Andrew Carr takes a look at the facelifted Micra, and assesses whether Nissan has done enough to keep the car competitive
Not so long ago, if you mentioned the words Nissan Micra, it would often be associated with learner drivers or a shopping car. But since the arrival of the all-new Micra in 2002, it’s fair to say that the baby Nissan has more kudos and attracts buyers from a wider age group. The Micra’s recent facelift has resulted in the model range being simplified, along with subtle styling changes to the exterior. A revised front grille with chrome surround, subtle blue tinted front lights, together with a sportier front bumper from the 160SR model, complete the fresh look.
The Tekna model, as tested here, replaces the previous Sport model in the revised Micra line-up, and has graphite 16-inch alloy wheels as well as front projector foglamps to add to the sporty look. Changes to the interior include new sports seats, a Bluetooth hands free mobile phone system and an auxiliary jack for MP3 players. In addition, Tekna trim brings automatic headlights, rain sensing windscreen wipers, air conditioning, an integrated six disc CD autochanger, a leather steering wheel and alloy sports pedals. Stepping into the Micra for the first time, you are suddenly struck by the generous amount of headroom that is available up front. Sadly the same can’t be said for the rear, where six-footers will struggle, due to the sloping roof. Innovative thinking has ensured that there are plenty of cubby and hidey-holes scattered around the car, helping to keep the interior clutter free. The Micra tradition of being easy to drive is alive and well, thanks to a large glass area, low shoulder line, and a tight turning circle, making it an easy car to manoeuvre. Parking is a piece of cake, thanks to the inclusion of parking sensors as standard. The Renault sourced 1.5 dCi engine is smooth and refined, and is pretty frugal, achieving 60.1mpg on the combined cycle. It’s also nippy, feeling considerably faster than the acceleration figures suggest. Handling is safe and predictable, with little body roll, and gearchanges are slick from the five-speed manual gearbox.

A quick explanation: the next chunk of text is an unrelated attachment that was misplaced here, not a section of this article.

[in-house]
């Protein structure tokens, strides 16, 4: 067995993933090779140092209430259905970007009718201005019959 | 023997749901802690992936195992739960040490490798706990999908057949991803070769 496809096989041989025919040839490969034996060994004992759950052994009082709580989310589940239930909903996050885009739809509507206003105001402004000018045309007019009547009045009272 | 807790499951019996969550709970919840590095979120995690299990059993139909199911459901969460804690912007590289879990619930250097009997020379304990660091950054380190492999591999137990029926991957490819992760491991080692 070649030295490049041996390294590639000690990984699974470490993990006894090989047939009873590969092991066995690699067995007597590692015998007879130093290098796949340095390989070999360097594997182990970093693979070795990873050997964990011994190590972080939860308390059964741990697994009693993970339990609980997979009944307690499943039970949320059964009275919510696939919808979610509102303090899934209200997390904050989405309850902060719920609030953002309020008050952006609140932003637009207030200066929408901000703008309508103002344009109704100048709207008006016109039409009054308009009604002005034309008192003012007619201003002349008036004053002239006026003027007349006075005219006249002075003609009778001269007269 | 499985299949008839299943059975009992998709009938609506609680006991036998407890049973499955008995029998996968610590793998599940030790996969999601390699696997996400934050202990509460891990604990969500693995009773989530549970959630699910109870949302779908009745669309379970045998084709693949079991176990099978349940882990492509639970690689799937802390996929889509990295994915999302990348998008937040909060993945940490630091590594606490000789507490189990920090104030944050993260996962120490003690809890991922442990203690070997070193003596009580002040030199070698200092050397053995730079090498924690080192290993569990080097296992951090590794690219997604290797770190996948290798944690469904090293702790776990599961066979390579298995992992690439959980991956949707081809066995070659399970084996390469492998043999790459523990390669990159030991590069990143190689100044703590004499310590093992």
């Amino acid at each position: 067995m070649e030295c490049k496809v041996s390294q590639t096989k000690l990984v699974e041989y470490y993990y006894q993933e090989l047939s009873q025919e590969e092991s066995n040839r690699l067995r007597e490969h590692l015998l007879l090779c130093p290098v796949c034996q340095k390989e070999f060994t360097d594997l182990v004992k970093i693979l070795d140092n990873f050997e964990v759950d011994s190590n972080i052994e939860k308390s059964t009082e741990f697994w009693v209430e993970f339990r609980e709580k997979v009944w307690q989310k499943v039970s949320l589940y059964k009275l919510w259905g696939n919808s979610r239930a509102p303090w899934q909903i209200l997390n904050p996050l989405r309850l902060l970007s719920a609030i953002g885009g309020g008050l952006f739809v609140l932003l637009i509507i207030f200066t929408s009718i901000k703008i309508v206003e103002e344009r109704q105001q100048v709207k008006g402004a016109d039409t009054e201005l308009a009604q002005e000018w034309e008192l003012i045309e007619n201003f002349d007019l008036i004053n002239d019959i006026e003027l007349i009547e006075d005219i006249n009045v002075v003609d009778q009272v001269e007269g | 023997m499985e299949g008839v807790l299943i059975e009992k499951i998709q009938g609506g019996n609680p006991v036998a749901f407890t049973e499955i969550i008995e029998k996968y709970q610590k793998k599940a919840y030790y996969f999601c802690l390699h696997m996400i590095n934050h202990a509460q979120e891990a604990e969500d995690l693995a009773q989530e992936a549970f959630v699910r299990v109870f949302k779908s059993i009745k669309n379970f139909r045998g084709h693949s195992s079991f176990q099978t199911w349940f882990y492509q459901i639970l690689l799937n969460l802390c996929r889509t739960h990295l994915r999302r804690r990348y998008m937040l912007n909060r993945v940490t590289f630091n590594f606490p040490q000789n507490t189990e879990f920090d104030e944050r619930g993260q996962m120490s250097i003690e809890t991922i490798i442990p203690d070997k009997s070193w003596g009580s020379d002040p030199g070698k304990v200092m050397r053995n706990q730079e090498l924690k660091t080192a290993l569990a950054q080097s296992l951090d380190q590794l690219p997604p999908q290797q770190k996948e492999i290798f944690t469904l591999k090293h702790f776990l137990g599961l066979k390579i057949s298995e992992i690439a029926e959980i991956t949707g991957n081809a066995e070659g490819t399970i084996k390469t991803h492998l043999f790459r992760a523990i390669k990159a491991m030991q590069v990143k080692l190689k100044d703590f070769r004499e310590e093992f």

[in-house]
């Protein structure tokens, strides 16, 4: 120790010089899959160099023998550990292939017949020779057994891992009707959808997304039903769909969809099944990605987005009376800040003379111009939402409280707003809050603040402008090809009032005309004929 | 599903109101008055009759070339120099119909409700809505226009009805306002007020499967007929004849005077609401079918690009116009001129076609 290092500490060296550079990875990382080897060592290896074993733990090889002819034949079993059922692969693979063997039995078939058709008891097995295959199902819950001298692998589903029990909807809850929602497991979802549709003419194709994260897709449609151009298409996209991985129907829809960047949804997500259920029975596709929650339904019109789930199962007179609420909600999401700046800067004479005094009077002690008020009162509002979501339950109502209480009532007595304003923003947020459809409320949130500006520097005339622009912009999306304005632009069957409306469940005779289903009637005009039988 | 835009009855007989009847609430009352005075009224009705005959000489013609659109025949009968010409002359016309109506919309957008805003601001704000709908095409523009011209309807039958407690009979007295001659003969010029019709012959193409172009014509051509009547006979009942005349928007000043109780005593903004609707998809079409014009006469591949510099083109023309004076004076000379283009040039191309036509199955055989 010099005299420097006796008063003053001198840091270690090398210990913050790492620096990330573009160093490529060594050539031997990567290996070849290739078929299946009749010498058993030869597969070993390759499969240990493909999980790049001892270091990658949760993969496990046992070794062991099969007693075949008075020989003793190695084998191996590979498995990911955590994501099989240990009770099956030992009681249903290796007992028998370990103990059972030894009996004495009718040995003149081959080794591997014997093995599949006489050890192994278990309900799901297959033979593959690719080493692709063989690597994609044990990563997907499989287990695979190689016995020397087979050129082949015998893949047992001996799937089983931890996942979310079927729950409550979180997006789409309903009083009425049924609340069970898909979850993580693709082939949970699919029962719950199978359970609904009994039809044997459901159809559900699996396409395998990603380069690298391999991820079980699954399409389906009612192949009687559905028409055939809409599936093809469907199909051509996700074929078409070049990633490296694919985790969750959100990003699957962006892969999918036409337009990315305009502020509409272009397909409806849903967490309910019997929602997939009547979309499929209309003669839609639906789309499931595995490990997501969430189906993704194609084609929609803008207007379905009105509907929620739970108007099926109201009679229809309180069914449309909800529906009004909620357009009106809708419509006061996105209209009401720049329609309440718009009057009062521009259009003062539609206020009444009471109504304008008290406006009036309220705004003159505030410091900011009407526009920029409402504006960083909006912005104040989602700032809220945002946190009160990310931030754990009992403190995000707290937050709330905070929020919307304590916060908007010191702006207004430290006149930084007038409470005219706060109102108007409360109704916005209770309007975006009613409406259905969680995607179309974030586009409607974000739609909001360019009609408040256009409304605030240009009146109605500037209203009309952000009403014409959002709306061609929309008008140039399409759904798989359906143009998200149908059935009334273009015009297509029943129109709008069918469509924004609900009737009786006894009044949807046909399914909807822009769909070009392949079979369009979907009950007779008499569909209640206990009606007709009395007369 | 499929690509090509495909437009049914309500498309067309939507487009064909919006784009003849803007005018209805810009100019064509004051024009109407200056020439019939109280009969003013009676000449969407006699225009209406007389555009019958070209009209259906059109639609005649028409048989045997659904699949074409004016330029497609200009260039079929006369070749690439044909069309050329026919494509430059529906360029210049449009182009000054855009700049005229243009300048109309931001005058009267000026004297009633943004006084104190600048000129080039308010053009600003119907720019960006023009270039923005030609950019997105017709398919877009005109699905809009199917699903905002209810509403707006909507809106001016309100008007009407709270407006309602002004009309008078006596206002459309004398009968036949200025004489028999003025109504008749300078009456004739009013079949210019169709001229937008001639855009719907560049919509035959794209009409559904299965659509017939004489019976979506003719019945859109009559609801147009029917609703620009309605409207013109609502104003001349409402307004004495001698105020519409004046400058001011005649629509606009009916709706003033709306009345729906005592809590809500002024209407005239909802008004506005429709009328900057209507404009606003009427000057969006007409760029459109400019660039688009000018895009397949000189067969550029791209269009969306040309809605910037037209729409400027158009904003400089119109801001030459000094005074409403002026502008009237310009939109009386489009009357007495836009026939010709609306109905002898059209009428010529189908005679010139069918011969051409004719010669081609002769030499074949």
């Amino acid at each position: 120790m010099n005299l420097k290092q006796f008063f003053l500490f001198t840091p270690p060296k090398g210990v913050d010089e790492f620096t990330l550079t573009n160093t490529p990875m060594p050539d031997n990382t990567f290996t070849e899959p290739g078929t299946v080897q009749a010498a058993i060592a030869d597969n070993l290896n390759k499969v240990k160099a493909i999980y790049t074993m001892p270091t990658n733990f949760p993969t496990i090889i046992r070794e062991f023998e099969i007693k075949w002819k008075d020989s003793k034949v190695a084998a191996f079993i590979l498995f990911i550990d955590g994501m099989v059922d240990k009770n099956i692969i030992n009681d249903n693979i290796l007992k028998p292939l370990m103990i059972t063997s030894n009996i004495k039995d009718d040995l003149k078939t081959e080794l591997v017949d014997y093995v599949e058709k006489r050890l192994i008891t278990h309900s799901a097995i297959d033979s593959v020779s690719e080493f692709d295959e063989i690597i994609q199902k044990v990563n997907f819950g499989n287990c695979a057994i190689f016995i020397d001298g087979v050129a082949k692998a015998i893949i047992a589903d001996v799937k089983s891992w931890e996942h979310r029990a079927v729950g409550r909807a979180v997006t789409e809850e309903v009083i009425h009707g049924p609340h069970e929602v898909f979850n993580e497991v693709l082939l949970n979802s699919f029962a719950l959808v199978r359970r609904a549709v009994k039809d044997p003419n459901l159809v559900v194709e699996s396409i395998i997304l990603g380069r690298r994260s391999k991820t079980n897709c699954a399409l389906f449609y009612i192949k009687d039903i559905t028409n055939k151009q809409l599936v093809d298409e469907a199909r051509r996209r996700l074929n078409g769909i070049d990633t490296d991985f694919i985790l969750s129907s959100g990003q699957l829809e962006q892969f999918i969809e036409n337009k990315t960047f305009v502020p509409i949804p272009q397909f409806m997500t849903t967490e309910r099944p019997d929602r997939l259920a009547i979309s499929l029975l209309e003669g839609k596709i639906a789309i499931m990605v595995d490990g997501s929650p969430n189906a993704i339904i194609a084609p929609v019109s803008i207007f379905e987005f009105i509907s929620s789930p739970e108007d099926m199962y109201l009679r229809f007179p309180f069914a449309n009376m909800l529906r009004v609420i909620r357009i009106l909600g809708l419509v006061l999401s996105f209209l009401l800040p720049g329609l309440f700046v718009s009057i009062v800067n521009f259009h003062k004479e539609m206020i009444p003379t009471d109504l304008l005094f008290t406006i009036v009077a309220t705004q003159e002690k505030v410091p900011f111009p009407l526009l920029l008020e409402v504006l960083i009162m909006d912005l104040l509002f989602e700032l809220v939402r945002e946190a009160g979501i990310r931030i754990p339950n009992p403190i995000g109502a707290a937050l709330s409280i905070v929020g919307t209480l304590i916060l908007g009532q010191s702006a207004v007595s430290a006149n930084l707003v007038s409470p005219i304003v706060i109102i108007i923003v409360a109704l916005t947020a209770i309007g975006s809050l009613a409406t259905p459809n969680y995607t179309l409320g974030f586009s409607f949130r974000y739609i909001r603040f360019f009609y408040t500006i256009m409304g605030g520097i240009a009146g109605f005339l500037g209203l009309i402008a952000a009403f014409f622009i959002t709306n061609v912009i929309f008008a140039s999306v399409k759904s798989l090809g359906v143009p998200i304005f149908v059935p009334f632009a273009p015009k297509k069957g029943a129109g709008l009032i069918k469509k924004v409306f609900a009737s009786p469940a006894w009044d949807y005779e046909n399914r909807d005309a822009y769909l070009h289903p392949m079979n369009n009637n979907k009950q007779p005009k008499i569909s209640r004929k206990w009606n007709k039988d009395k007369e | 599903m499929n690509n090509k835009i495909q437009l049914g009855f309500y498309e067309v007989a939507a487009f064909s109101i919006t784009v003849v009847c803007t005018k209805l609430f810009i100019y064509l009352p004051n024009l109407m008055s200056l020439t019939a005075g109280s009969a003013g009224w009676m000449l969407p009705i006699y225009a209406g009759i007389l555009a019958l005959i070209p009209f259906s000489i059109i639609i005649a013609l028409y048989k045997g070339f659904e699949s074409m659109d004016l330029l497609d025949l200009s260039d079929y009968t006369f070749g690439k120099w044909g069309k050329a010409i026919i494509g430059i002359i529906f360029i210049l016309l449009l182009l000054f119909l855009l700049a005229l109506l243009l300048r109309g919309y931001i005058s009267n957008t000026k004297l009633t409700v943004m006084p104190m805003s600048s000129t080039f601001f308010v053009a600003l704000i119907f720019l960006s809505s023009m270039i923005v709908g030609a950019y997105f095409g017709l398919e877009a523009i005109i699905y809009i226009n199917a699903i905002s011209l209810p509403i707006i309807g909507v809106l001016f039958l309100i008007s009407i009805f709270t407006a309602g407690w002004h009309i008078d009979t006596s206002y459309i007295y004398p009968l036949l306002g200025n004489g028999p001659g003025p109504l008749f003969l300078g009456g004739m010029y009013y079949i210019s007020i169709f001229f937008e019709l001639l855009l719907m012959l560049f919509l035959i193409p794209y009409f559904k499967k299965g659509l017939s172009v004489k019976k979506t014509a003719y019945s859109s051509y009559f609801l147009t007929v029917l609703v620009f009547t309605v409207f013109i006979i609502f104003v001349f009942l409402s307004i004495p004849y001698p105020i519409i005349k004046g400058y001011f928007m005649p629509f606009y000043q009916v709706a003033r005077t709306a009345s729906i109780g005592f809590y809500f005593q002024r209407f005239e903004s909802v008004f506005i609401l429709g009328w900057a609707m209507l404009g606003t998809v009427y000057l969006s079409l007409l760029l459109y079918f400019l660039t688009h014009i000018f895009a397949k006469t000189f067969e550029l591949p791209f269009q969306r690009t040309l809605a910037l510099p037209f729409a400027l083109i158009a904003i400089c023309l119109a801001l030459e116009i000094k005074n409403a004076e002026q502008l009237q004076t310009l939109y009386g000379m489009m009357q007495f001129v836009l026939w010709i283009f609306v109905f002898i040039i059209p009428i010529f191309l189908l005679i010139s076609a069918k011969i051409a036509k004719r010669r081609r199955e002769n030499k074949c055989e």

The driver’s seat is fully adjustable, making the Micra a comfortable place to spend time in. Taller drivers may find the lack of a reach adjustable steering wheel a problem though. Build quality is impressive with no rattles or squeaks, with everything feeling reassuringly sturdy and built to last.
Despite the Micra facelift being little more than a nip and tuck, the subtle improvements lift what is already a good value package. Whether this will be enough to keep Micra sales buoyant until its replacement comes along, we will have to wait and see.
On sale: Now // Price £11,855
- Price: £11,855
- Engine: 1461cc, 4 Cylinder turbodiesel
- Max Power: 85bhp at 3,750rpm
- Max Torque: 148lb ft at 1,900rpm
- Max Towing Weight: 900kg
- Combined Consumption: 60.1mpg
- CO2 Emissions (taxband):125g/km (C)
- 0-62mph: 11.9 seconds
- Insurance Group: 3
- Max speed: 106mph
Easy to drive, good value, generous equipment levels
Steering wheel not reach adjustable, high emissions, meaning Micra’s don’t go congestion charge free from October